Another glass of lesser mock bottom juice, please.
Pikmin 3 Deluxe is a gorgeous, unique, and nearly flawless game that all Nintendo fans should play. The problem is, of course, that many already played it when it was first released in 2013. Like so many Wii U games before it, Nintendo has decided to give gamers another chance to try this one out, releasing it for the much more popular Switch.
I’m fine with this. Although the Wii U was (and still is, really) a wonderful system, not everyone was willing to give it a shot. I consider it a good thing that Nintendo has been making these old games available on this gen’s system. It’s great for those who missed them, and those of us who didn’t have the option to double dip.
I chose to do so. Although I have the Wii U version ready to go right here in my office, the chance to play it with the few additions Nintendo has provided in the Switch version was just too appealing. Of course, it helps that the source material was a nearly flawless game to begin with.
As you surely know by now, Pikmin 3 Deluxe centers around three interstellar travelers—Alph, Brittany, and Captain Charlie—who find themselves crashed on an alien planet. They’re tiny in this world; smaller than most of the foliage. And although the world is beautiful, it’s also very dangerous. There are numerous (and wonderfully named) beasts that seek to do them in as they attempt to gather bits of technology to repair their ship.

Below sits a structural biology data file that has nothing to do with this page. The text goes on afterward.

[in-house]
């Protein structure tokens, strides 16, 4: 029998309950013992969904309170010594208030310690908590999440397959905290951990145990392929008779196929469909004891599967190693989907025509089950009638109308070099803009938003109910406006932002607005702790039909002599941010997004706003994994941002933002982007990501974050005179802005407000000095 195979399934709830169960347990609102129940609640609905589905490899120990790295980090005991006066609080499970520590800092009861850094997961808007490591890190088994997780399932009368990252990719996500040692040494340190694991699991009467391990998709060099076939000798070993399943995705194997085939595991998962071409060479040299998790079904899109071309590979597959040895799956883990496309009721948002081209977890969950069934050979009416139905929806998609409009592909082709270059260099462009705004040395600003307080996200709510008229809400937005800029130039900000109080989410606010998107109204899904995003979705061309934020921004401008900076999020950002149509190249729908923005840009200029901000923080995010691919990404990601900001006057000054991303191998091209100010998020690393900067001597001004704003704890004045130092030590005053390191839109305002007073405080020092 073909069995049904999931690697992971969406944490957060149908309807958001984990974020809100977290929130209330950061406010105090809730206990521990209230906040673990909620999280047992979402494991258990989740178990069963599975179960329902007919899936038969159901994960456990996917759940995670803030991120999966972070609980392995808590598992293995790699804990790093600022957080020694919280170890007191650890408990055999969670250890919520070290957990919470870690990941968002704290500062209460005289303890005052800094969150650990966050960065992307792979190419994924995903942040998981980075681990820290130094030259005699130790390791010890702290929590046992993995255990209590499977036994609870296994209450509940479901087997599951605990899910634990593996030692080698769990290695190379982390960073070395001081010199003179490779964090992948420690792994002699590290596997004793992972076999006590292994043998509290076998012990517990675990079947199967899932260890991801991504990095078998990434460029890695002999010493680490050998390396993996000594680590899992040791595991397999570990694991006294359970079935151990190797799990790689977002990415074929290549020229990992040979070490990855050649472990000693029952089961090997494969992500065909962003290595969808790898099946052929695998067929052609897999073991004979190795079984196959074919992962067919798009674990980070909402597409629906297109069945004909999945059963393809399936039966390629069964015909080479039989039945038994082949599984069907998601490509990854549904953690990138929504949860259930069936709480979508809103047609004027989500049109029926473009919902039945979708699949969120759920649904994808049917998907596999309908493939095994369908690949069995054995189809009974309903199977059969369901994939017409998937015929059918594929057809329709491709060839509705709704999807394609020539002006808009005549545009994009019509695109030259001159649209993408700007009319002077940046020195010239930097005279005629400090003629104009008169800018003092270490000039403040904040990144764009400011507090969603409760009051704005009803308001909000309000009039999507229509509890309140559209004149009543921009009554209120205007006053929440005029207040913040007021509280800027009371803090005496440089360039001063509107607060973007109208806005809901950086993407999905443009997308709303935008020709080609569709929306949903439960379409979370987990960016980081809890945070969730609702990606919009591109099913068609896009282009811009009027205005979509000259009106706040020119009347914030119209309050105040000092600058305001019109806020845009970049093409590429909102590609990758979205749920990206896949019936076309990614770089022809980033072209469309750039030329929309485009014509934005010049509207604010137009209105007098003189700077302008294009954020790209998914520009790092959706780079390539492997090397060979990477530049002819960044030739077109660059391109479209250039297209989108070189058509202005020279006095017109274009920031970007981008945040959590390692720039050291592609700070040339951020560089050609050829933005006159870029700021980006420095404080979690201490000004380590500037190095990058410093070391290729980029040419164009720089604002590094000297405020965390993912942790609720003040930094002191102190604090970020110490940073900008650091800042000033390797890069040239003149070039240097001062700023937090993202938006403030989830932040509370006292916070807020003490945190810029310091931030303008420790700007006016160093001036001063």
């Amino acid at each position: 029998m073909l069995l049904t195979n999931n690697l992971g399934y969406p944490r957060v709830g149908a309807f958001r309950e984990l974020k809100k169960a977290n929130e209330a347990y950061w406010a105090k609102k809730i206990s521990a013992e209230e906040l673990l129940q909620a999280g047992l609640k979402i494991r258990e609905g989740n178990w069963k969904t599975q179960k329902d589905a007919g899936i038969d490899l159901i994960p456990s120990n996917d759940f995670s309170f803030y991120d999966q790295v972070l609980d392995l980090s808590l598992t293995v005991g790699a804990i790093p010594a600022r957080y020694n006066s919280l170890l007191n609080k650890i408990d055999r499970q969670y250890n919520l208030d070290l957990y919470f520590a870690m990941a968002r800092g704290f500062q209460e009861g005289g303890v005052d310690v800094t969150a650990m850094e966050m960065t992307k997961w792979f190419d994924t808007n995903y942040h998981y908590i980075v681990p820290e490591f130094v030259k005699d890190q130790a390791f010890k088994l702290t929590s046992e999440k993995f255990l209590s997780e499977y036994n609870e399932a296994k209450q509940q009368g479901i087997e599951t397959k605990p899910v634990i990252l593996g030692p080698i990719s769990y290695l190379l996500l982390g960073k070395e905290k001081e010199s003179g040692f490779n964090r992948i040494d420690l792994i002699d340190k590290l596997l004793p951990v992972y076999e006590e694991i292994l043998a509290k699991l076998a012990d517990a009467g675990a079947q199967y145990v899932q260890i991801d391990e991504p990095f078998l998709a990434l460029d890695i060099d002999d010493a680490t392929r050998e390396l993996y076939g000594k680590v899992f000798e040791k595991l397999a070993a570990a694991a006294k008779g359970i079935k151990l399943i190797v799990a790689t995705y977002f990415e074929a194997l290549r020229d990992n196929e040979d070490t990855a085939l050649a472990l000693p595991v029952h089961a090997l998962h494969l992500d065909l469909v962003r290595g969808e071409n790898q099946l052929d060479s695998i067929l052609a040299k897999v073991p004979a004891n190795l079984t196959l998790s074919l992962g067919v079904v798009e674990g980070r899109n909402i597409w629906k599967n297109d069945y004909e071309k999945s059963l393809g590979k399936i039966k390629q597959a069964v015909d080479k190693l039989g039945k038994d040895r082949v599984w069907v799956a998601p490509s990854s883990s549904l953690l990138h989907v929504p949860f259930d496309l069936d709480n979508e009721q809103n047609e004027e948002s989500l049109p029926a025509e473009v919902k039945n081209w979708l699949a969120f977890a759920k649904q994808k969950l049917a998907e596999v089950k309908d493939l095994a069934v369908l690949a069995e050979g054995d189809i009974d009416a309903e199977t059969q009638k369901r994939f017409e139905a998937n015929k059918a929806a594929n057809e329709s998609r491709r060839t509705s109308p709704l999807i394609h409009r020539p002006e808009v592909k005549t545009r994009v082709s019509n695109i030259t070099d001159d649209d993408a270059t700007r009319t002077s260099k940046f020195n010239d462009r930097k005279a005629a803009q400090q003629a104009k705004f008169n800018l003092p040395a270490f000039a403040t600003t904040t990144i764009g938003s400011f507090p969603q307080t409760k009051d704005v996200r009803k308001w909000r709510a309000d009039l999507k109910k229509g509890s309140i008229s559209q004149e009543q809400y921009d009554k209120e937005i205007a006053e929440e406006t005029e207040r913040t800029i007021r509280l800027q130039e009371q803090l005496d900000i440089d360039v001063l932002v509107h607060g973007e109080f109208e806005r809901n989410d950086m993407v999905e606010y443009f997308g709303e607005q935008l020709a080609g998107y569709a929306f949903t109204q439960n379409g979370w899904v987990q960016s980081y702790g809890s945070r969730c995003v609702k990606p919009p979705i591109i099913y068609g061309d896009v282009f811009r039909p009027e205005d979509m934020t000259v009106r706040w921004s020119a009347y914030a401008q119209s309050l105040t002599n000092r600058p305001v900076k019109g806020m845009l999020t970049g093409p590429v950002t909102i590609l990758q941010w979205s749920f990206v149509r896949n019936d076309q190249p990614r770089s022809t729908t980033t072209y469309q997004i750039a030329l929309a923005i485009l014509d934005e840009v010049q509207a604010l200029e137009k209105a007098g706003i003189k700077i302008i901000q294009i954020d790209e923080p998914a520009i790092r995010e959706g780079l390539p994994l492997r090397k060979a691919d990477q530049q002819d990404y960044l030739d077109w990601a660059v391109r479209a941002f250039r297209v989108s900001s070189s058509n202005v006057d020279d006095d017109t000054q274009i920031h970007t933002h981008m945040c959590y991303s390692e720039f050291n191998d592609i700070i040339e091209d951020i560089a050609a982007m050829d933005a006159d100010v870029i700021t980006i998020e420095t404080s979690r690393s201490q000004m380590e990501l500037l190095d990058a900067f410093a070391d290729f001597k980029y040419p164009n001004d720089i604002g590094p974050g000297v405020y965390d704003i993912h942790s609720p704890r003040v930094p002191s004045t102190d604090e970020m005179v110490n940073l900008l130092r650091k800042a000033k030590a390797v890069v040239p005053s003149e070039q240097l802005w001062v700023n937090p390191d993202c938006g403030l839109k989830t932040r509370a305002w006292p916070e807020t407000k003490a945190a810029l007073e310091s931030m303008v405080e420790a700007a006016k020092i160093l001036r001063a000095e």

Thankfully, not all of the wildlife is malicious. Even smaller beings called pikmin take to them, and our heroes are able to use these creatures to assist in their adventure.
The various pikmin have different skills (red is impervious to fire, blue can swim, rock can break through crystal and have massive attacks, etc.), and they’re generally used by tossing them at objects. Doing so causes them to complete tasks such as carrying objects back to the ship, building bridges, and fighting enemies.
Gameplay, then, centers around using the pikmin to clear out enemies, access new areas, and gather the materials you need to repair your ship and stock up on food (in this case, specifically juice). You can only use pikmin during the day, however, giving you a set window in which to make progress. At the end of the day, any pikmin that haven’t been returned to their “onion” (a small spaceship that houses them) or are under your control will be devoured.
And actually, a lot of pikmin will be devoured during the game, lost to the many enemies (especially the bosses) and environmental hazards. However, there are many ways to grow more pikmin to keep your stock high. You can only have 100 in the field at a time, including those planted in the ground (the longer you keep them planted, the quicker and more powerful they become). Deciding how to use them and where to take them provides the bulk of the strategy, as you need to make sure you’re equipped to solve the puzzles, reach the new areas, and battle the enemies in order to complete your tasks before you run out of juice.